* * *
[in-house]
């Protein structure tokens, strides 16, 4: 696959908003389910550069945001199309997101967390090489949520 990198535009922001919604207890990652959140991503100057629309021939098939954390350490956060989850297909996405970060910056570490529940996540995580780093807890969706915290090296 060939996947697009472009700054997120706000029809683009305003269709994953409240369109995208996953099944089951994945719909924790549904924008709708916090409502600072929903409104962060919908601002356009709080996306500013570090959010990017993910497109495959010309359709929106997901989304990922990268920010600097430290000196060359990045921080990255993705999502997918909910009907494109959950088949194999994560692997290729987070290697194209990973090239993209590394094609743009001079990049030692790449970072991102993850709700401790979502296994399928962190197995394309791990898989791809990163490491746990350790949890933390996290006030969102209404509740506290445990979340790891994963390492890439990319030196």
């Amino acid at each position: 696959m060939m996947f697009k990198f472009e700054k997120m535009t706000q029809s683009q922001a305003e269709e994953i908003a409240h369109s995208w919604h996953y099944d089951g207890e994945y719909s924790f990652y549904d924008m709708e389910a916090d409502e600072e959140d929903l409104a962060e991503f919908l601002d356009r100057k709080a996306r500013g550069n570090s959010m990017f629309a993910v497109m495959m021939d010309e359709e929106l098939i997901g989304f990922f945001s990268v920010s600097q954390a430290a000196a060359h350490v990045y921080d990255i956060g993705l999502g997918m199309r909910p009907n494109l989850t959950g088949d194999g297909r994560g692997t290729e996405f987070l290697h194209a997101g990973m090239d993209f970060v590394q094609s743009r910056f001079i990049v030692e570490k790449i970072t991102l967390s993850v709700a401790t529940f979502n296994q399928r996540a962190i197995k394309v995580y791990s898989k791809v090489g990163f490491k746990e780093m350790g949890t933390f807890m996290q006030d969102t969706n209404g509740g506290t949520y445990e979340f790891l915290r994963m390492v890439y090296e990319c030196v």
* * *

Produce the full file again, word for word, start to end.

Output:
[in-house]
């Protein structure tokens, strides 16, 4: 696959908003389910550069945001199309997101967390090489949520 990198535009922001919604207890990652959140991503100057629309021939098939954390350490956060989850297909996405970060910056570490529940996540995580780093807890969706915290090296 060939996947697009472009700054997120706000029809683009305003269709994953409240369109995208996953099944089951994945719909924790549904924008709708916090409502600072929903409104962060919908601002356009709080996306500013570090959010990017993910497109495959010309359709929106997901989304990922990268920010600097430290000196060359990045921080990255993705999502997918909910009907494109959950088949194999994560692997290729987070290697194209990973090239993209590394094609743009001079990049030692790449970072991102993850709700401790979502296994399928962190197995394309791990898989791809990163490491746990350790949890933390996290006030969102209404509740506290445990979340790891994963390492890439990319030196």
């Amino acid at each position: 696959m060939m996947f697009k990198f472009e700054k997120m535009t706000q029809s683009q922001a305003e269709e994953i908003a409240h369109s995208w919604h996953y099944d089951g207890e994945y719909s924790f990652y549904d924008m709708e389910a916090d409502e600072e959140d929903l409104a962060e991503f919908l601002d356009r100057k709080a996306r500013g550069n570090s959010m990017f629309a993910v497109m495959m021939d010309e359709e929106l098939i997901g989304f990922f945001s990268v920010s600097q954390a430290a000196a060359h350490v990045y921080d990255i956060g993705l999502g997918m199309r909910p009907n494109l989850t959950g088949d194999g297909r994560g692997t290729e996405f987070l290697h194209a997101g990973m090239d993209f970060v590394q094609s743009r910056f001079i990049v030692e570490k790449i970072t991102l967390s993850v709700a401790t529940f979502n296994q399928r996540a962190i197995k394309v995580y791990s898989k791809v090489g990163f490491k746990e780093m350790g949890t933390f807890m996290q006030d969102t969706n209404g509740g506290t949520y445990e979340f790891l915290r994963m390492v890439y090296e990319c030196v």